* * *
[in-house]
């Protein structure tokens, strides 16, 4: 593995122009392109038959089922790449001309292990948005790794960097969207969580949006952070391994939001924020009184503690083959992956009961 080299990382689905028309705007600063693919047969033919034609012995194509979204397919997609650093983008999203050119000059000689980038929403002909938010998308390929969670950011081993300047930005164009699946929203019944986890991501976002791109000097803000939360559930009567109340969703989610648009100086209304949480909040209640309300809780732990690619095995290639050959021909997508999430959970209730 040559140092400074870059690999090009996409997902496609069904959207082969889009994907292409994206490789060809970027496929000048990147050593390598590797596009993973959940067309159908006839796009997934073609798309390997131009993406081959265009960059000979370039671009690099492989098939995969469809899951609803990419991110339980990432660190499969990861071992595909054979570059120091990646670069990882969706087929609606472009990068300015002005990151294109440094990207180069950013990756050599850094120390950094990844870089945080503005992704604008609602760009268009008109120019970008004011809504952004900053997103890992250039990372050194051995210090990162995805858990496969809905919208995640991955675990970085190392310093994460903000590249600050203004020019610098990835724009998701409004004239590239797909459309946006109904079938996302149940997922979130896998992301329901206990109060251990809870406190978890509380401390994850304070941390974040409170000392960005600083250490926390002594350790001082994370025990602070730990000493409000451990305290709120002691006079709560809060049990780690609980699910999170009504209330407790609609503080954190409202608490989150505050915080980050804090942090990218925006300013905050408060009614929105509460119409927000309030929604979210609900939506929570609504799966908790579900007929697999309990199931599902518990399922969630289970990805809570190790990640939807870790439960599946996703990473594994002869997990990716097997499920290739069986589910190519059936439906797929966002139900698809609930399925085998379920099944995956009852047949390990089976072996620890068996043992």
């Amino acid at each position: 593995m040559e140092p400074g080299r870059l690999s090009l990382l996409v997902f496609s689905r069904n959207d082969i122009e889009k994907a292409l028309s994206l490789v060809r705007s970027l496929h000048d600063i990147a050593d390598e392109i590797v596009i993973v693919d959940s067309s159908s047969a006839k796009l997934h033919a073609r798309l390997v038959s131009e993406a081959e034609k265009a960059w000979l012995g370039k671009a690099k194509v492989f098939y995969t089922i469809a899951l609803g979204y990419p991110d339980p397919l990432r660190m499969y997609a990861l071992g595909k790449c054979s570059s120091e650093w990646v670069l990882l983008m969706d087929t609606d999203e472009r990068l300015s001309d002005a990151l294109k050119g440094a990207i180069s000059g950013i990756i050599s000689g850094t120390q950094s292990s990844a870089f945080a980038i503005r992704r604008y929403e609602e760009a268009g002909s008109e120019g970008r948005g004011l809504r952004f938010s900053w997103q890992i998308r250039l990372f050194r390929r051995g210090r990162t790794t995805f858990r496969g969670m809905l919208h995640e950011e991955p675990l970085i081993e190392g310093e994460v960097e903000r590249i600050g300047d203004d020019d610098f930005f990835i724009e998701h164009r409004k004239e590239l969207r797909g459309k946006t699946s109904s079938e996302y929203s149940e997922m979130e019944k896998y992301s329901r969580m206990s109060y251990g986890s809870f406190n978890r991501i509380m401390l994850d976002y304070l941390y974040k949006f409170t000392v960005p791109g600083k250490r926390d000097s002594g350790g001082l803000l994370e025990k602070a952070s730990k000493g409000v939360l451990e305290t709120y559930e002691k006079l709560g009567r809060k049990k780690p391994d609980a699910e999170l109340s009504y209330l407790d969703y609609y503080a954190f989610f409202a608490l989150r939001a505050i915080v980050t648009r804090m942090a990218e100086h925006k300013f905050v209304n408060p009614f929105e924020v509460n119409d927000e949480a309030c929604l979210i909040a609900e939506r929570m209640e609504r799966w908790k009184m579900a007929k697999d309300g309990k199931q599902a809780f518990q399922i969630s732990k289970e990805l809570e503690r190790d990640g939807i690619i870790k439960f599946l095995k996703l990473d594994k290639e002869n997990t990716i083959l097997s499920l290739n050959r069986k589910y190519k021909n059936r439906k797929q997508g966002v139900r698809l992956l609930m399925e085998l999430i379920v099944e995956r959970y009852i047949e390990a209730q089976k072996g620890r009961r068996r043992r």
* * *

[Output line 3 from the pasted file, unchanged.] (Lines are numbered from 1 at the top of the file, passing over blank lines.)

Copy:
């Amino acid at each position: 593995m040559e140092p400074g080299r870059l690999s090009l990382l996409v997902f496609s689905r069904n959207d082969i122009e889009k994907a292409l028309s994206l490789v060809r705007s970027l496929h000048d600063i990147a050593d390598e392109i590797v596009i993973v693919d959940s067309s159908s047969a006839k796009l997934h033919a073609r798309l390997v038959s131009e993406a081959e034609k265009a960059w000979l012995g370039k671009a690099k194509v492989f098939y995969t089922i469809a899951l609803g979204y990419p991110d339980p397919l990432r660190m499969y997609a990861l071992g595909k790449c054979s570059s120091e650093w990646v670069l990882l983008m969706d087929t609606d999203e472009r990068l300015s001309d002005a990151l294109k050119g440094a990207i180069s000059g950013i990756i050599s000689g850094t120390q950094s292990s990844a870089f945080a980038i503005r992704r604008y929403e609602e760009a268009g002909s008109e120019g970008r948005g004011l809504r952004f938010s900053w997103q890992i998308r250039l990372f050194r390929r051995g210090r990162t790794t995805f858990r496969g969670m809905l919208h995640e950011e991955p675990l970085i081993e190392g310093e994460v960097e903000r590249i600050g300047d203004d020019d610098f930005f990835i724009e998701h164009r409004k004239e590239l969207r797909g459309k946006t699946s109904s079938e996302y929203s149940e997922m979130e019944k896998y992301s329901r969580m206990s109060y251990g986890s809870f406190n978890r991501i509380m401390l994850d976002y304070l941390y974040k949006f409170t000392v960005p791109g600083k250490r926390d000097s002594g350790g001082l803000l994370e025990k602070a952070s730990k000493g409000v939360l451990e305290t709120y559930e002691k006079l709560g009567r809060k049990k780690p391994d609980a699910e999170l109340s009504y209330l407790d969703y609609y503080a954190f989610f409202a608490l989150r939001a505050i915080v980050t648009r804090m942090a990218e100086h925006k300013f905050v209304n408060p009614f929105e924020v509460n119409d927000e949480a309030c929604l979210i909040a609900e939506r929570m209640e609504r799966w908790k009184m579900a007929k697999d309300g309990k199931q599902a809780f518990q399922i969630s732990k289970e990805l809570e503690r190790d990640g939807i690619i870790k439960f599946l095995k996703l990473d594994k290639e002869n997990t990716i083959l097997s499920l290739n050959r069986k589910y190519k021909n059936r439906k797929q997508g966002v139900r698809l992956l609930m399925e085998l999430i379920v099944e995956r959970y009852i047949e390990a209730q089976k072996g620890r009961r068996r043992r």